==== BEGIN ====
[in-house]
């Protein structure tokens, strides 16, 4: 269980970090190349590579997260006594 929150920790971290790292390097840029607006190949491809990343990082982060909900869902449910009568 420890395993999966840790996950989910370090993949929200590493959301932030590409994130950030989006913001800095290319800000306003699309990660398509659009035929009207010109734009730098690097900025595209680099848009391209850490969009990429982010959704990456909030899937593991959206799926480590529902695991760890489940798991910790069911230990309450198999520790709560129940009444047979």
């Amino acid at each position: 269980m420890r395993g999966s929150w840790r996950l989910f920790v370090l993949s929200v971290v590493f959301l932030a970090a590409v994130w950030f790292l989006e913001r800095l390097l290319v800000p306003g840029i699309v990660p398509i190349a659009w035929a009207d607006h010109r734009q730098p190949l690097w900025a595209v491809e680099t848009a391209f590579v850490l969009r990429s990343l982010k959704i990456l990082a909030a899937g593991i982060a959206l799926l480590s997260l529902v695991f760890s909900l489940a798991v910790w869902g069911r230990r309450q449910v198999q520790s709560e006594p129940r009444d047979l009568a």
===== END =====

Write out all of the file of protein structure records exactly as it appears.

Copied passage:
[in-house]
């Protein structure tokens, strides 16, 4: 269980970090190349590579997260006594 929150920790971290790292390097840029607006190949491809990343990082982060909900869902449910009568 420890395993999966840790996950989910370090993949929200590493959301932030590409994130950030989006913001800095290319800000306003699309990660398509659009035929009207010109734009730098690097900025595209680099848009391209850490969009990429982010959704990456909030899937593991959206799926480590529902695991760890489940798991910790069911230990309450198999520790709560129940009444047979």
């Amino acid at each position: 269980m420890r395993g999966s929150w840790r996950l989910f920790v370090l993949s929200v971290v590493f959301l932030a970090a590409v994130w950030f790292l989006e913001r800095l390097l290319v800000p306003g840029i699309v990660p398509i190349a659009w035929a009207d607006h010109r734009q730098p190949l690097w900025a595209v491809e680099t848009a391209f590579v850490l969009r990429s990343l982010k959704i990456l990082a909030a899937g593991i982060a959206l799926l480590s997260l529902v695991f760890s909900l489940a798991v910790w869902g069911r230990r309450q449910v198999q520790s709560e006594p129940r009444d047979l009568a």